The Civil Rights Project found a number of important “levers” for improving educational outcomes:Latinas in a classroom

  • Having more Latina/o teachers leads to significantly higher rates of college going for Latinas
  • Maintaining bilingual skills is associated with a higher rate of high school completion and college going
  • Feeling confident about math, and doing well in it, leads to higher rates of high school completion and college going
  • Being involved in extracurricular activities in school is associated with successful high school graduation and college going, and also appears to be related to developing a sense of belonging in school
  • Having a strong personal belief about completing high school and going to college predicts actually doing so
  • Having Peers with the knowledge and aspirations to go to college is associated with college-going

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My Brother’s Keeper: Voices of Young Men in Denver

Cross-Posted from the U.S. Department of Education blog, Homeroom

Sometimes, all it takes is an honest conversation to be reminded of the power and courage of so many of our country’s students. Earlier this month, the White House Initiative on Educational Excellence for Hispanics convened 10 Hispanic young men from the Denver area to sit down with U.S. Secretary of Education Arne Duncan, Colorado Lt. Governor Joe Garcia, Metropolitan State University (MSU) of Denver President Stephen Jordan, and a few other guests, to have just that – an honest conversation.

The roundtable was held at MSU Denver. The young men were students at MSU Denver or at area high schools, and they shared stories about their lives, the challenges they have faced and overcome, the supports that have helped them through, and the things they believe need to be changed or improved to help more Hispanics and other young men of color succeed.

Many of the high school students are regular participants in activities with Padres y Jovenes Unidos, a nonprofit organization that seeks to improve educational equity for Denver students. They shared their experiences around issues like school discipline and need for mentorships. In the video below, you’ll see that the conversation was powerful and moving. It provided insight into how we as a society need to support all people, including boys and young men of color, and reminded us of the potential that exists in them.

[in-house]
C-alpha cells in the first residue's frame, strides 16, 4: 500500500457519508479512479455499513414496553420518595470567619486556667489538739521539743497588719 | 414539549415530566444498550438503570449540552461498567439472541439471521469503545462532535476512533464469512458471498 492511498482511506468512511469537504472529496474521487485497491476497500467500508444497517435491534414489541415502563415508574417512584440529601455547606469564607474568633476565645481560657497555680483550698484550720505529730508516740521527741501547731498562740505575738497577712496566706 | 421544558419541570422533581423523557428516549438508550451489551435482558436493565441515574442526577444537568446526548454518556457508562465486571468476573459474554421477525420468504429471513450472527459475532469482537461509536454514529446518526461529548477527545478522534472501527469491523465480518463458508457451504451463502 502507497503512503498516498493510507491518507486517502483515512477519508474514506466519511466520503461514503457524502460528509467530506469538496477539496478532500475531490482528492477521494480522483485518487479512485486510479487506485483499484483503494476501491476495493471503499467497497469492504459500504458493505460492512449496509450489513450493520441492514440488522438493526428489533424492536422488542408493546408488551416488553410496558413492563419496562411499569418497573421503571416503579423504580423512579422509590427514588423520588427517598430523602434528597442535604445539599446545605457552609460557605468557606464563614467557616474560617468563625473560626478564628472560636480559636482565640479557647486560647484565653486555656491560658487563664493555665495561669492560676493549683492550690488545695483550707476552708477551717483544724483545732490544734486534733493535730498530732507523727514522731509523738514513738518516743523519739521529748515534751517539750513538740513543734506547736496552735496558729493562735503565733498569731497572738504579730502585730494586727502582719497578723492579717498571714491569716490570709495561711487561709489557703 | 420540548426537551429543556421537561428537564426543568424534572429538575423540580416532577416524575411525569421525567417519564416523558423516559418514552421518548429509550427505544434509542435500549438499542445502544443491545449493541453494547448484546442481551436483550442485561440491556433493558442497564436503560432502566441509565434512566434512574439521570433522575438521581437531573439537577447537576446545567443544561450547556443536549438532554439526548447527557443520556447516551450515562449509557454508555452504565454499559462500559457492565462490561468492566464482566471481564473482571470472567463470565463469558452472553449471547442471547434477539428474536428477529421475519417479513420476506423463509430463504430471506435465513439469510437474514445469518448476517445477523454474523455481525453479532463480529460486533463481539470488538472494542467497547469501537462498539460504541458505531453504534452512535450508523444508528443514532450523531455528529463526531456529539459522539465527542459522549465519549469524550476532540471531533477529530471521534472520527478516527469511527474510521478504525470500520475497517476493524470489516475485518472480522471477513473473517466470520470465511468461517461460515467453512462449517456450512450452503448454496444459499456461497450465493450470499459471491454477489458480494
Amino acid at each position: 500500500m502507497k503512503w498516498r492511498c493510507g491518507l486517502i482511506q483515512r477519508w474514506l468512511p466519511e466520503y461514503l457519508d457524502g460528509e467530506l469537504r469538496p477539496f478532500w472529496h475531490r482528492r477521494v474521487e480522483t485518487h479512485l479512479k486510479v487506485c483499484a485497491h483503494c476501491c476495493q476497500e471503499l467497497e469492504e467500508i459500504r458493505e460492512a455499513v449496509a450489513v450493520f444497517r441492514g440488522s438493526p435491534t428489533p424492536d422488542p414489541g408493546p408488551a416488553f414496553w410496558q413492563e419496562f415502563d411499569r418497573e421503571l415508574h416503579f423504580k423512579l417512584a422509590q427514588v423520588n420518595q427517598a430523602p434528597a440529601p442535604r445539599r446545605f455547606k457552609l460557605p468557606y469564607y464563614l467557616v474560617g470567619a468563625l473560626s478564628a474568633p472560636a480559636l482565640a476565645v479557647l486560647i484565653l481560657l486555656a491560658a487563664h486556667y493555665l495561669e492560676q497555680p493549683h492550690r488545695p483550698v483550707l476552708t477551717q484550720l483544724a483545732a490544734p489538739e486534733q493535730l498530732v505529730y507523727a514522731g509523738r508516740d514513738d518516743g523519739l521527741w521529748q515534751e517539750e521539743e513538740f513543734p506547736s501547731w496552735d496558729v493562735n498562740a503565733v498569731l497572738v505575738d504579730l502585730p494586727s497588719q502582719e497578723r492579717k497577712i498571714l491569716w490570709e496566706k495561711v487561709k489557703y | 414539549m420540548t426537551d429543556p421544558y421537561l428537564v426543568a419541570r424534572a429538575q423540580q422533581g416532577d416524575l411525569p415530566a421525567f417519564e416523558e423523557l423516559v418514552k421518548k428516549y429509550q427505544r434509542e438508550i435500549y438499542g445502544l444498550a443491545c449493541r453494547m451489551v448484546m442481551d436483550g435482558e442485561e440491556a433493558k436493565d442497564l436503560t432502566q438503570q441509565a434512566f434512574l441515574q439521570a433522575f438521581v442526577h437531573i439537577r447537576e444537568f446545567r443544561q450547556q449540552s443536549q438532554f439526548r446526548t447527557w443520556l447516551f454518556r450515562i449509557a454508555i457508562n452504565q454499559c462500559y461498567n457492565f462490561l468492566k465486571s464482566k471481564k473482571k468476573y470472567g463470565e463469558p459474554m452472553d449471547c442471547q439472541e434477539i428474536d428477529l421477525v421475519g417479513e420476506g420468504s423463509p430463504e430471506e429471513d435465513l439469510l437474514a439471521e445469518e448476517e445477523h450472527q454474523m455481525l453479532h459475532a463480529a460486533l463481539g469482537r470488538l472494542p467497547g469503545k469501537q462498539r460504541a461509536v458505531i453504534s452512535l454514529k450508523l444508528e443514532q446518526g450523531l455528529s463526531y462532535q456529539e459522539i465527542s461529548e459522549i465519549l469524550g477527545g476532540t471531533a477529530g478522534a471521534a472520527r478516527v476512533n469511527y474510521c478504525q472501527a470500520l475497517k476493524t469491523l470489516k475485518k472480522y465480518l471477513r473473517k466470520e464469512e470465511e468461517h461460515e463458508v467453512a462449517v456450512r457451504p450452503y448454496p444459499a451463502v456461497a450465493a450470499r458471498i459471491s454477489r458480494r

Marco DavisMarco Davis is the Deputy Director of the White House Initiative on Educational Excellence for Hispanics

Financing a College Education

Over the past year I have had the opportunity to meet with students, parents, educators and community leaders across the country to discuss the importance of education. I have seen first-hand the remarkable impact leadership, engagement and a rigorous education can have, not only on a student but on an entire community.  I have also seen the devastating impact associated with the lack of educational opportunity and access, in particular for families who strive to reach the middle class.

During a town hall discussion at a high school, I was reminded of just how critical access to information and awareness of the various financial aid resources that exist can be: in a room filled with 200 high school juniors and seniors, when asked how many had filled out the FAFSA™ form, only 3 hands went up. When asked how many were college bound, the same 3 hands went up.  When asked why so many were not thinking of college, the question of affordability was at the forefront of their hesitation.  While Latinos have made significant strides in high school completion and college enrollment, there remain challenging gaps that have resulted in only 15 percent of Latino adults graduating with a bachelor’s degree.